Brunel University London has opted into the TEF and received a Silver award.
Politics and Sociology at Brunel is a dynamic combination of high level study in both subjects. Your politics studies will help you address critical questions like: Who has political power? Why do they have it? And in whose interest do they exercise it? Meanwhile, your studies in sociology will look at subjects like sociological theory, social identities, the sociology of everyday life and the changing nature of modern societies. You’ll be studying people, societies and how people live, and on the other how they are governed or want to be governed. Both subjects will help to demonstrate your intellectual acumen and understanding of world affairs and real life issues, which will be an asset in so many fields of work. Whether you’re studying modern world politics or the development of social change and transformations, you’ll not just learn about them, you’ll be analysing them using the tools of political science and social science to help deepen your understanding and critical thinking. Opt for a placement year and you'll gain valuable experience to help give you the edge in the job market when you come to graduate. Past students have secured placements in the Home Office, HM Treasury, the House of Commons, and the Competition Commission, but the list of possibilities is endless. It’s a competitive world out there, so you’ll get plenty of support from your lecturers and the University’s Professional Development Centre to help prepare you for your placement year and the world of work. But why not increase your career options with an accredited journalism course, a free modern language course, or a social media internship? You can even opt to study part of your degree abroad in one of our partner universities in Europe, or participate in an exchange programme to China or the USA. It’s all available at Brunel to help you make a difference in the world – now and in the future. Brunel graduates of this subject enter diverse careers. Some go into politics and the civil service, some are at GCHQ and military intelligence, and some go on to further study or into research. Others go into the public sector – the NHS, social or care work, education or in local authorities, while others go into the private sector working for international banks, business consultancy, law, NGOs, the media and marketing. The opportunities are endless.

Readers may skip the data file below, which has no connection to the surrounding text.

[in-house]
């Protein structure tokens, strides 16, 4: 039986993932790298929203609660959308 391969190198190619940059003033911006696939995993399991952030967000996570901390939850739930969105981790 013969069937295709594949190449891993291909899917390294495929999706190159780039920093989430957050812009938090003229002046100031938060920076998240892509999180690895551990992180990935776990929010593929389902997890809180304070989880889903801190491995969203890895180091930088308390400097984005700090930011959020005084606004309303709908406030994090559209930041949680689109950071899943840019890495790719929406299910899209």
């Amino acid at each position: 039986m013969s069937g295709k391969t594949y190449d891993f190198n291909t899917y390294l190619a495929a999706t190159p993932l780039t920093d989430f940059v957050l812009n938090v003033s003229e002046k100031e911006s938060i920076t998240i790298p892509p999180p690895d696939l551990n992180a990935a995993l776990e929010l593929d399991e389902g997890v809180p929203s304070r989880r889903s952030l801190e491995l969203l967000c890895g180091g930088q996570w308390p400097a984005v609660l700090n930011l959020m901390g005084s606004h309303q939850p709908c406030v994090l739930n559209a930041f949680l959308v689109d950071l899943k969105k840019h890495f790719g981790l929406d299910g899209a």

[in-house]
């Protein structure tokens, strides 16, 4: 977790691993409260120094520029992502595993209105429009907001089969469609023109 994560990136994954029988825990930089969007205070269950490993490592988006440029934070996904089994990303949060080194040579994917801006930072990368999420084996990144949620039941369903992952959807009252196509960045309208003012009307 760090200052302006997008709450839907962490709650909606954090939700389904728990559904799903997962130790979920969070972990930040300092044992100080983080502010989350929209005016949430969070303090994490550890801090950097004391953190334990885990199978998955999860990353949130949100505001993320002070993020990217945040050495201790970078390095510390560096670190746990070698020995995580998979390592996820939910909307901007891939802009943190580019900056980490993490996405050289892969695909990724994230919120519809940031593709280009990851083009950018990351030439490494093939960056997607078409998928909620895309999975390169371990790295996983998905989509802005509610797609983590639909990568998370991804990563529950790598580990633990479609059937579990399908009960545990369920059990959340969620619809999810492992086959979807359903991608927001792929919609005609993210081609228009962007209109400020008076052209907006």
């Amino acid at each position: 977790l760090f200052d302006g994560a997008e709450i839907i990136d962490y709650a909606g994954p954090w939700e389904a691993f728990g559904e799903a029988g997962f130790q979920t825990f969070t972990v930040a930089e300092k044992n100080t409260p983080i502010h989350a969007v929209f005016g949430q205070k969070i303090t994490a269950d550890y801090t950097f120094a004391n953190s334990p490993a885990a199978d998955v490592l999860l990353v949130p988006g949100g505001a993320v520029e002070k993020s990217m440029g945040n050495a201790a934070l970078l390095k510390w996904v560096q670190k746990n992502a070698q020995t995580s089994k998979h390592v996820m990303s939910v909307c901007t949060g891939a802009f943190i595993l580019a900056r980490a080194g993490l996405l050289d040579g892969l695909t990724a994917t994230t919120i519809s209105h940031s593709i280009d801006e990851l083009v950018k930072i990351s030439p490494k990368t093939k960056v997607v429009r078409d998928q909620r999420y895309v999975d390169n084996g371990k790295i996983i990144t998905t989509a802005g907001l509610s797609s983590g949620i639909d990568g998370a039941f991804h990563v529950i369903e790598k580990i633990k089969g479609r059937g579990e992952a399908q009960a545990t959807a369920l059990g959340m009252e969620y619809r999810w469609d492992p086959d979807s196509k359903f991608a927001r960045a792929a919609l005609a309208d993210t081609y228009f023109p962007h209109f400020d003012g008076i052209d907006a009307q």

Year 1 Making Sense of Culture and Society Contemporary Society & Media Key Ideas in Sociology Modern Political Thought Modern British Politics Research Design and Qualitative Methods in Politics Year 2 Core Comparative Political Institutions Explaining Politics: Quantitative Political Science in Practice Sociology of Everyday Life: Issues in Contemporary Culture Visual Cultures Optional Ancient Greek Political Thought: Plato’s Republic and Aristotle’s Politics Democracy and Democratisation Issues in American Politics National Security Intelligence Theories of International Relations The Holocaust The State and Revolution The History of Political Cinema US Foreign Policy from World War II to the end of the Cold War Unity and Cultural Diversity Year 3 Core Dissertation Social Dissertation European Union Politics: Problems and Prospects Optional Comedy, the Media and Society Racism, Identity and Difference Digital Cultures Global Cities: Spaces and Culture Changing Audiences Empire, Imperialism and Hegemony Media, Politics and Power in America Marx and Marxism Parties and Voters in the UK Public Policy Analysis Parliamentary Studies History of Political Philosophy Fascism Crisis and Critique Terrorism 1960-2016
How to apply
If your application is completed by the following date, it’s guaranteed to be considered:
15 January*If you apply after this deadline, universities or colleges don’t have to consider your application if they’ve filled their spaces, so the sooner you apply, the better!
You will need these codes when you add a choice to your application.
|Campus name||Main Site|
Points of entry
The following entry points are available for this course:
- Year 1
|UCAS Tariff||Not accepted|
|Pearson BTEC Level 3 National Extended Diploma (first teaching from September 2016)||DDM||in any subject|
|Access to HE Diploma||Obtain a minimum of 120 UCAS tariff points in the Access to HE Diploma with 45 credits at Level 3.|
|Scottish Higher||Not accepted|
|Pearson BTEC Level 3 National Diploma (first teaching from September 2016)||DD||in any subject and an A level at grade B|
|Pearson BTEC Level 3 National Extended Certificate (first teaching from September 2016)||D||in any subject with A levels grade BB|
|Scottish Advanced Higher||BBB|
|International Baccalaureate Diploma Programme||30 points|
|Leaving Certificate - Higher Level (Ireland) (first awarded in 2017)||H3, H3, H3, H3, H3|
|Cambridge International Pre-U Certificate - Principal||M2, M2, M2|
|GCSE/National 4/National 5||A minimum of 5 GCSEs at grade C or grade 4 and above are required, including English Language.|
|OCR Cambridge Technical Extended Diploma||DDM||in any subject|
|OCR Cambridge Technical Diploma||DD||in a any subject and an A level at grade B|
|OCR Cambridge Technical Extended Certificate||D||in any subject with A levels grade BB|
English language requirements
|IELTS (Academic)||6.5||with no less than 5.5 in each subsection|
|Institution's Own Test||with no less than 55% in each subsection|
|TOEFL (iBT)||92||with a minimum of: Reading - 18 Listening - 17 Speaking - 20 Writing - 17|
|PTE Academic||58||with a minimum of 51 in all subscores|
Brunel University London - English Language Requirements
Fees and funding
|Channel Islands||£9250*||Year 1|
|Northern Ireland||£9250*||Year 1|
*This is a provisional fee and subject to change.